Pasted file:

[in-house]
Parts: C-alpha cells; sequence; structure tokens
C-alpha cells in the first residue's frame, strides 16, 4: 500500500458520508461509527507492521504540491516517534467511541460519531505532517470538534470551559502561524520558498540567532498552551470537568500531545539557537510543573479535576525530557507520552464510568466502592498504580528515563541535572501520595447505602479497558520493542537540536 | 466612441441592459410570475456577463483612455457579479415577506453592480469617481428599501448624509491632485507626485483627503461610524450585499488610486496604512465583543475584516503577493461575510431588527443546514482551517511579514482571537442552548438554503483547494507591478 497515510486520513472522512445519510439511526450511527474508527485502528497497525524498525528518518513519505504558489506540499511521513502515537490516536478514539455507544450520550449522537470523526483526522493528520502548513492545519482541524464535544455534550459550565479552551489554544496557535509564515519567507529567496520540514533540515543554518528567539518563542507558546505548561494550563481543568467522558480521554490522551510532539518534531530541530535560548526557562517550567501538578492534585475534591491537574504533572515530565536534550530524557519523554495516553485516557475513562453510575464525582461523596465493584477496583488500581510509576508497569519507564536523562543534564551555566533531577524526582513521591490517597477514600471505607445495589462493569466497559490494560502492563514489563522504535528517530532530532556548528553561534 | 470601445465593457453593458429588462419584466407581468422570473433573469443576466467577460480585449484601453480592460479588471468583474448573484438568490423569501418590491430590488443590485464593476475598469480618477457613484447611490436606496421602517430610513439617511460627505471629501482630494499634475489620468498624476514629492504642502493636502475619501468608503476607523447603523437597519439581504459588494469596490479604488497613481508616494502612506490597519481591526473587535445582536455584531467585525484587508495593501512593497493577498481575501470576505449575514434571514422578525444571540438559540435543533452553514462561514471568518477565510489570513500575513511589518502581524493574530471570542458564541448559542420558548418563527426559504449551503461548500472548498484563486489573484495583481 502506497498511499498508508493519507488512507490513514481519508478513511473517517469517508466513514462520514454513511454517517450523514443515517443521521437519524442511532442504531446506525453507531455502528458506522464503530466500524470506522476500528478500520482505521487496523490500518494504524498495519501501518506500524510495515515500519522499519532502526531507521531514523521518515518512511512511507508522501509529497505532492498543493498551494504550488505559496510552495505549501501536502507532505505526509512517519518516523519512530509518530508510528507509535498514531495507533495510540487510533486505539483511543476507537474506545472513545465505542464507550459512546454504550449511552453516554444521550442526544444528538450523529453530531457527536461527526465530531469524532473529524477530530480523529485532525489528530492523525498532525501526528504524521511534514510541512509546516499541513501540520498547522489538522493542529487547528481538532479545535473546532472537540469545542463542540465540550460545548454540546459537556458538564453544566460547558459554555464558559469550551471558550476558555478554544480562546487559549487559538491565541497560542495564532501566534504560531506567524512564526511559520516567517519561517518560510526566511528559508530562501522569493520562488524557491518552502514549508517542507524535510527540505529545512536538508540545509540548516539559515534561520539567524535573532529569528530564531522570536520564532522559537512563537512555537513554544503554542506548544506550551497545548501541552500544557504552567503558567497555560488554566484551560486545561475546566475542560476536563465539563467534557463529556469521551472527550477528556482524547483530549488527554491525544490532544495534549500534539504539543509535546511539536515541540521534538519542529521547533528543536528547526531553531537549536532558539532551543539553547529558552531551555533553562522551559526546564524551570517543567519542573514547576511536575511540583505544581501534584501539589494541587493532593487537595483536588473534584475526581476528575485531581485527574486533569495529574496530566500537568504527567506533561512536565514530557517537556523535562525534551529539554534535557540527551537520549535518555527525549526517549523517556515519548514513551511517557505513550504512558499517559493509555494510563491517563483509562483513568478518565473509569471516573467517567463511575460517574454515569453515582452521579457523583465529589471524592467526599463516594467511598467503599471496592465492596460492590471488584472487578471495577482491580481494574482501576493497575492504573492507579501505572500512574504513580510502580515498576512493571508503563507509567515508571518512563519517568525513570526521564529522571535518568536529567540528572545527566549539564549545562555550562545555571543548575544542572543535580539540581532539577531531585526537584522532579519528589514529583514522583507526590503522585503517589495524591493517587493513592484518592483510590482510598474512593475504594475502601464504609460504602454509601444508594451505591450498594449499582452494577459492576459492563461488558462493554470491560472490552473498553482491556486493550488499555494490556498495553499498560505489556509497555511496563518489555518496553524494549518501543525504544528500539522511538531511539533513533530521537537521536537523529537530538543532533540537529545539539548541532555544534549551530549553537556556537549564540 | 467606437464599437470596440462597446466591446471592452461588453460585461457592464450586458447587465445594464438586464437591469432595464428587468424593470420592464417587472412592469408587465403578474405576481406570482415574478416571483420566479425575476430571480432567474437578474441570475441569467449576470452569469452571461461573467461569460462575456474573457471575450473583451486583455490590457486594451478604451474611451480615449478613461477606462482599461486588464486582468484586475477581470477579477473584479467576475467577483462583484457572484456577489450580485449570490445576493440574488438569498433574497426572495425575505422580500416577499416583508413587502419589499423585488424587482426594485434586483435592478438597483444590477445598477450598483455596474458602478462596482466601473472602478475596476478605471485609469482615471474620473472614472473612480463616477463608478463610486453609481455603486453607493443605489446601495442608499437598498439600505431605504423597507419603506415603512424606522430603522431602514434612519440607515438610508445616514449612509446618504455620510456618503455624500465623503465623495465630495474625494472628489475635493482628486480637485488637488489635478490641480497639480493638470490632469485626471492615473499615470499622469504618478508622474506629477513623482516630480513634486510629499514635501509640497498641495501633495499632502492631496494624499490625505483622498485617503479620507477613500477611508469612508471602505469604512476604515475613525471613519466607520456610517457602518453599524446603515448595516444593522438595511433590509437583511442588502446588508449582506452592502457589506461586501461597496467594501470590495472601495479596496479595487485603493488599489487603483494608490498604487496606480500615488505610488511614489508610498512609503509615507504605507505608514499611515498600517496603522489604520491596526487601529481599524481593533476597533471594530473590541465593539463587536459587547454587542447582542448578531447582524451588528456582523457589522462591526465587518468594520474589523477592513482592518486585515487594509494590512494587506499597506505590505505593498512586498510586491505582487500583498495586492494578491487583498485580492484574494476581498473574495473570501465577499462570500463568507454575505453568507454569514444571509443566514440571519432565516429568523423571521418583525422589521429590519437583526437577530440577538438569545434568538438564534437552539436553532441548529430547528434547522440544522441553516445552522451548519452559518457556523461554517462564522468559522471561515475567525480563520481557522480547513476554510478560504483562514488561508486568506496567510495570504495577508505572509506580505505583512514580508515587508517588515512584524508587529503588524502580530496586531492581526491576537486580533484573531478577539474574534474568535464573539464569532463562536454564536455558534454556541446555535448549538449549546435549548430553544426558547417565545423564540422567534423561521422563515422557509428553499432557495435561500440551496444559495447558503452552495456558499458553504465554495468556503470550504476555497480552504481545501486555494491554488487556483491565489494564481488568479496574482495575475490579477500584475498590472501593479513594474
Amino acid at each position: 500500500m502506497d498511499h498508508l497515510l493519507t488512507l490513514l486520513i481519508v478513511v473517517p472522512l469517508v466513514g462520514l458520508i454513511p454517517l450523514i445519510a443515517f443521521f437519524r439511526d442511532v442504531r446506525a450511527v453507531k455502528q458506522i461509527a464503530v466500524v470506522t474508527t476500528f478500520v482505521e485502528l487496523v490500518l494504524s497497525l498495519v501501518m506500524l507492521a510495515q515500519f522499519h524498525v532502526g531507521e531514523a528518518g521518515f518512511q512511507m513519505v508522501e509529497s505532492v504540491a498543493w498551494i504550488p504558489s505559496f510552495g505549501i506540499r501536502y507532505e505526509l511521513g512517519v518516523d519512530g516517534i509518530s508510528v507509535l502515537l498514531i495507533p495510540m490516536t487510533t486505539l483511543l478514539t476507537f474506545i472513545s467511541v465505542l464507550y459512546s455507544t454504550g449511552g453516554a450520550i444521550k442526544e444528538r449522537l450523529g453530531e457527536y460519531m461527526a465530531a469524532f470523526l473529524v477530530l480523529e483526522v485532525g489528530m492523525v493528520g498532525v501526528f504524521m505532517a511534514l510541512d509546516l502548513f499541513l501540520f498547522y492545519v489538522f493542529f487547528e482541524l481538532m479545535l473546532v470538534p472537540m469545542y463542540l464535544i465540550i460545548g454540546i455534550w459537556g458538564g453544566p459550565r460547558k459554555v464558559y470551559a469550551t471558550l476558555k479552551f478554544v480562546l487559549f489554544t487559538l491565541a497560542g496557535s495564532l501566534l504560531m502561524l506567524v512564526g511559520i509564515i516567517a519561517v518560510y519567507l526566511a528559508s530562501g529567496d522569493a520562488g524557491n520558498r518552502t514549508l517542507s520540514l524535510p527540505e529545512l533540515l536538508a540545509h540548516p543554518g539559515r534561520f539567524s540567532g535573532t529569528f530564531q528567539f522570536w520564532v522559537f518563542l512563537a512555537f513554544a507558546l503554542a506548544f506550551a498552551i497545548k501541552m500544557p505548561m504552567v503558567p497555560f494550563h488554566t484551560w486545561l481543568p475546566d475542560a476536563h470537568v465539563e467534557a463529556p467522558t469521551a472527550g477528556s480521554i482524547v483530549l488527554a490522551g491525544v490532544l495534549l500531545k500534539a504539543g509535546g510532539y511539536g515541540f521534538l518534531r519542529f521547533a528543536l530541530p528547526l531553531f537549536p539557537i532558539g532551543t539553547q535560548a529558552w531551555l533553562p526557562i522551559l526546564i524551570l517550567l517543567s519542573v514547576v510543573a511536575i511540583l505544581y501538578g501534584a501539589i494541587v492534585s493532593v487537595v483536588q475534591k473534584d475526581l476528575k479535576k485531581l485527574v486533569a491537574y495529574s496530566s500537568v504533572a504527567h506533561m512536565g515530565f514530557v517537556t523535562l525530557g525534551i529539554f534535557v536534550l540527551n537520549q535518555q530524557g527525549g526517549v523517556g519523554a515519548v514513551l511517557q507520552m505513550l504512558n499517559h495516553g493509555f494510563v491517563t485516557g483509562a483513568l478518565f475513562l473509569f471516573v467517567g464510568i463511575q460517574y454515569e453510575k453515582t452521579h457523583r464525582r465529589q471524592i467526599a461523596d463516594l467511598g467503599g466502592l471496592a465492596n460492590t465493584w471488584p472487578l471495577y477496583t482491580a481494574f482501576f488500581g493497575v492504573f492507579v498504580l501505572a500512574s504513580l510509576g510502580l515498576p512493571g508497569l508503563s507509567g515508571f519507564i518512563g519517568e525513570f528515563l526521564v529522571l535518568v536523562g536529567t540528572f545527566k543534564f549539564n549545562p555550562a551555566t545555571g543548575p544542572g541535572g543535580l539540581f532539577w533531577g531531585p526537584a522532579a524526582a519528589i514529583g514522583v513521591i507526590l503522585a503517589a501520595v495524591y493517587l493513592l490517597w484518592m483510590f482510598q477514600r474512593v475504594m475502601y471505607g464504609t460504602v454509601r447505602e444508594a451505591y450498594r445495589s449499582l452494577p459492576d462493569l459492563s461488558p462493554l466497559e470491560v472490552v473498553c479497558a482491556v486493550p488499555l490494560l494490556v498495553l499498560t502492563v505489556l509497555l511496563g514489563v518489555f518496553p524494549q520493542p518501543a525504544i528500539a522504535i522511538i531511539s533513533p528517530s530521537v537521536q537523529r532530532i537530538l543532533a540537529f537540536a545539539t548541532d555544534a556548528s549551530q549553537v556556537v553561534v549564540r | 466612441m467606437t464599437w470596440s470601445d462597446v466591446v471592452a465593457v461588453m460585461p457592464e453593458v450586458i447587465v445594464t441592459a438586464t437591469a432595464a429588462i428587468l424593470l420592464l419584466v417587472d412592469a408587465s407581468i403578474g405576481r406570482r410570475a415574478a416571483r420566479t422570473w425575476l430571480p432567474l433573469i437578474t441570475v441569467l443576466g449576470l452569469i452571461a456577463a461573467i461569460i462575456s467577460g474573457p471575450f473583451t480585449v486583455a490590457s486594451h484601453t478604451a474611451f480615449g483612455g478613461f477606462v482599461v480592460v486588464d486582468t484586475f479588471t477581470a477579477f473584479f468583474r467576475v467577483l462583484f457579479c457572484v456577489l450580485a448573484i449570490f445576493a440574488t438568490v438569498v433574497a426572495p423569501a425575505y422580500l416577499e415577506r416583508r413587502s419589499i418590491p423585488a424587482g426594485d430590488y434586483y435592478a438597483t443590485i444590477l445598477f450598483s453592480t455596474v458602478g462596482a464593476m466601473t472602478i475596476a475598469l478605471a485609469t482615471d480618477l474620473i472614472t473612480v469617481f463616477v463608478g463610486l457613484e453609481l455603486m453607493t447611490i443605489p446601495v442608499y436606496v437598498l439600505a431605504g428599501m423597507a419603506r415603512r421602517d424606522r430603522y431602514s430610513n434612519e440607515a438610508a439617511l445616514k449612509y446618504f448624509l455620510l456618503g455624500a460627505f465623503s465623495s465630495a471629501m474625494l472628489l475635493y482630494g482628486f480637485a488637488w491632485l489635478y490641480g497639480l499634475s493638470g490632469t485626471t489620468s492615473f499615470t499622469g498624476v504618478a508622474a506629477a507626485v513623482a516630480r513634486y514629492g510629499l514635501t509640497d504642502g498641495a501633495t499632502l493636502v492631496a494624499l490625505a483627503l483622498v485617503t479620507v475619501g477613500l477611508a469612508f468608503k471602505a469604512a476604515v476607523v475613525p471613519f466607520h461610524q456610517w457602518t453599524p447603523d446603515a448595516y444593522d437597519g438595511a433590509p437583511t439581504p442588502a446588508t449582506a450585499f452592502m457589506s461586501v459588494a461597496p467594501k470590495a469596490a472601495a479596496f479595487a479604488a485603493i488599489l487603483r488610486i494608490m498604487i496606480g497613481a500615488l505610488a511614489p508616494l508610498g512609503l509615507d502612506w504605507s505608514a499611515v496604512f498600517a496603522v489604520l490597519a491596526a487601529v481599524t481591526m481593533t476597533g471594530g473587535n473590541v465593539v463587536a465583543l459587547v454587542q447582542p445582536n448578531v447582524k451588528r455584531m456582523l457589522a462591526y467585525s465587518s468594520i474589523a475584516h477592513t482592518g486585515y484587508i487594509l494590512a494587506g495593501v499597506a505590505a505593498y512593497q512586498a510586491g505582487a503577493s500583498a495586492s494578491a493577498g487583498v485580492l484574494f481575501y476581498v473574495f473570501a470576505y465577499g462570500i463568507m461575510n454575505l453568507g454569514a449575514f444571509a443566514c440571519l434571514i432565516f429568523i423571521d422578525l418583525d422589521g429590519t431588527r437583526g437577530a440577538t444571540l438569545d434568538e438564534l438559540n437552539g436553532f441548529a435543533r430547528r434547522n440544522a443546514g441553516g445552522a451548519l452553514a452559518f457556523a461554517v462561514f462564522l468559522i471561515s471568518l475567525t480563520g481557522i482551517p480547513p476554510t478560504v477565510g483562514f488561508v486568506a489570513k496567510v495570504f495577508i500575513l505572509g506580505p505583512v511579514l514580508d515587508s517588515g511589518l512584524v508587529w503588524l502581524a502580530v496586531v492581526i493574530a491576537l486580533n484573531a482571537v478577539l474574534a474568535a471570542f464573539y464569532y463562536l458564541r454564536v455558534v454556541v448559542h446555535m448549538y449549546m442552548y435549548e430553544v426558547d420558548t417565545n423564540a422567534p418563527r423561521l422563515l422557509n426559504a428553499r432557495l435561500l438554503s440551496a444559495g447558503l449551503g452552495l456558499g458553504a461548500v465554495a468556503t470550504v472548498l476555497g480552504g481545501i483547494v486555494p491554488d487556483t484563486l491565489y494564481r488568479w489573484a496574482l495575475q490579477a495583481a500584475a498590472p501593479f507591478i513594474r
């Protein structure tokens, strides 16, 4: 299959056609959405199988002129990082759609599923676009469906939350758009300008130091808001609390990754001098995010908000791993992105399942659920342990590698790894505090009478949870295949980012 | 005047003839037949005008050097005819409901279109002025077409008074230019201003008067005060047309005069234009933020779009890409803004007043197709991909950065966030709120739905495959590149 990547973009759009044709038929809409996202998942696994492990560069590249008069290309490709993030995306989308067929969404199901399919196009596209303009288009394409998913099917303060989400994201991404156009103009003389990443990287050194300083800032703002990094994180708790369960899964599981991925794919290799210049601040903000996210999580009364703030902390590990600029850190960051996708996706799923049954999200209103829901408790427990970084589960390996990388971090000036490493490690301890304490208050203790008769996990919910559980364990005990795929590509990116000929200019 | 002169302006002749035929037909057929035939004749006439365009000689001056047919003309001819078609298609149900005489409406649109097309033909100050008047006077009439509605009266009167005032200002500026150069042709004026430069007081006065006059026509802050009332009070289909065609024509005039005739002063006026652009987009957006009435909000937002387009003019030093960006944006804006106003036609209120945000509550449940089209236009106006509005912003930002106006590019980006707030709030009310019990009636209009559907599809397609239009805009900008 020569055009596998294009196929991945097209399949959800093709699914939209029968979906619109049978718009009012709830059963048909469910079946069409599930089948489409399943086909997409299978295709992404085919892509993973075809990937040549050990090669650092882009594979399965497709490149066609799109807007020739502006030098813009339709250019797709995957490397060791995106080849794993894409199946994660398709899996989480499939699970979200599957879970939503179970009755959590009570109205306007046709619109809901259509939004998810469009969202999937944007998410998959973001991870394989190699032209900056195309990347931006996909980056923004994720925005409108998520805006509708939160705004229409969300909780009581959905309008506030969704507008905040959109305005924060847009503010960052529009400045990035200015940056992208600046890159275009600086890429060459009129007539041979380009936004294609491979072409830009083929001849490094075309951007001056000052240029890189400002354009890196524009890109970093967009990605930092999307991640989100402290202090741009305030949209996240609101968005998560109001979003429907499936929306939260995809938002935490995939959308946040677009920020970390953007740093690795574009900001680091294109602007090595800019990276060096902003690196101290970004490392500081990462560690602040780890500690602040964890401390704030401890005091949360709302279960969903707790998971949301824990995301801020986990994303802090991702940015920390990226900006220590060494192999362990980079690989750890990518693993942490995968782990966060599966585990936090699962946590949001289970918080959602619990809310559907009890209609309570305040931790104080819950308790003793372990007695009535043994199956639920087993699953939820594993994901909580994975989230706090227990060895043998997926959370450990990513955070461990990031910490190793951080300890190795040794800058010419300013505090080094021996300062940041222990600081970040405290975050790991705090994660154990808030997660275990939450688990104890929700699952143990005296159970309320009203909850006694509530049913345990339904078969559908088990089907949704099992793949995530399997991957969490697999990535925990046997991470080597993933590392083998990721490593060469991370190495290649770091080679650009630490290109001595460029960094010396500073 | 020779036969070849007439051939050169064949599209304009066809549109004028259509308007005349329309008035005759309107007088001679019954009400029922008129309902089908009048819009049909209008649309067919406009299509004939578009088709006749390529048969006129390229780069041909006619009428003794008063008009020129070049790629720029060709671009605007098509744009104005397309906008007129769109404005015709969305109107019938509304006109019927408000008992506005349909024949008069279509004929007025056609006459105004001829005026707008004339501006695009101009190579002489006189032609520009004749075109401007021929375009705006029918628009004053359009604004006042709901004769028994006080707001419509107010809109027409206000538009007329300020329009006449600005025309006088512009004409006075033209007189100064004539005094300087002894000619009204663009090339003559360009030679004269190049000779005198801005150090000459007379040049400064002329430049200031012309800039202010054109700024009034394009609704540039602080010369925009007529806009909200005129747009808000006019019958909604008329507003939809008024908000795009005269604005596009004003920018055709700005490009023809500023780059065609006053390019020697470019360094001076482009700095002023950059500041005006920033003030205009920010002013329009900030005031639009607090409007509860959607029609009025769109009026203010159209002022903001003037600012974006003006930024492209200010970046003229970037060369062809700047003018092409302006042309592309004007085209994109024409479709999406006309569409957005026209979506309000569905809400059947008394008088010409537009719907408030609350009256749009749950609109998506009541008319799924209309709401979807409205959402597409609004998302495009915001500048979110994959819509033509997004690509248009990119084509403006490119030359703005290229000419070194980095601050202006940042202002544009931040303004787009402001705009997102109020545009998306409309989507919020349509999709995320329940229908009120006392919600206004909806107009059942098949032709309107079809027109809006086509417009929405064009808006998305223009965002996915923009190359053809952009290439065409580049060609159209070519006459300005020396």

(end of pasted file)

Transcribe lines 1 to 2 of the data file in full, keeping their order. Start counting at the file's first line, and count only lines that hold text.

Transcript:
[in-house]
Parts: C-alpha cells; sequence; structure tokens